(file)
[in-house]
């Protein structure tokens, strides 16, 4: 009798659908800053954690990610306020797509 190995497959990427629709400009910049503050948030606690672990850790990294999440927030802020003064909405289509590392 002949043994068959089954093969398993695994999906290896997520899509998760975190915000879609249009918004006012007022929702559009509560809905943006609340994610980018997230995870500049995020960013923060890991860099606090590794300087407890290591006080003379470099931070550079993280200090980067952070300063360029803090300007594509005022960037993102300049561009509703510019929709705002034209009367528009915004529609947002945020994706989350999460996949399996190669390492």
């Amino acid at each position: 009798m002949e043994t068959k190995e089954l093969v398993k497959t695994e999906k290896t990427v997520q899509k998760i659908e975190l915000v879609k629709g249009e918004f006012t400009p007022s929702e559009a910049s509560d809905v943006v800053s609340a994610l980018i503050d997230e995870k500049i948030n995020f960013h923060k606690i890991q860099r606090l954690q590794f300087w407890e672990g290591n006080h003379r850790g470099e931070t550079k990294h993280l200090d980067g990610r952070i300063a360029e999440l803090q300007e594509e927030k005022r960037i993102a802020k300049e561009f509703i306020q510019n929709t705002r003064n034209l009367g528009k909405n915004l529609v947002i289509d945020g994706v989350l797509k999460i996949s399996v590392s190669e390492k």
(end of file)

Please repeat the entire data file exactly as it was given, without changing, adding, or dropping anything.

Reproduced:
[in-house]
């Protein structure tokens, strides 16, 4: 009798659908800053954690990610306020797509 190995497959990427629709400009910049503050948030606690672990850790990294999440927030802020003064909405289509590392 002949043994068959089954093969398993695994999906290896997520899509998760975190915000879609249009918004006012007022929702559009509560809905943006609340994610980018997230995870500049995020960013923060890991860099606090590794300087407890290591006080003379470099931070550079993280200090980067952070300063360029803090300007594509005022960037993102300049561009509703510019929709705002034209009367528009915004529609947002945020994706989350999460996949399996190669390492």
């Amino acid at each position: 009798m002949e043994t068959k190995e089954l093969v398993k497959t695994e999906k290896t990427v997520q899509k998760i659908e975190l915000v879609k629709g249009e918004f006012t400009p007022s929702e559009a910049s509560d809905v943006v800053s609340a994610l980018i503050d997230e995870k500049i948030n995020f960013h923060k606690i890991q860099r606090l954690q590794f300087w407890e672990g290591n006080h003379r850790g470099e931070t550079k990294h993280l200090d980067g990610r952070i300063a360029e999440l803090q300007e594509e927030k005022r960037i993102a802020k300049e561009f509703i306020q510019n929709t705002r003064n034209l009367g528009k909405n915004l529609v947002i289509d945020g994706v989350l797509k999460i996949s399996v590392s190669e390492k």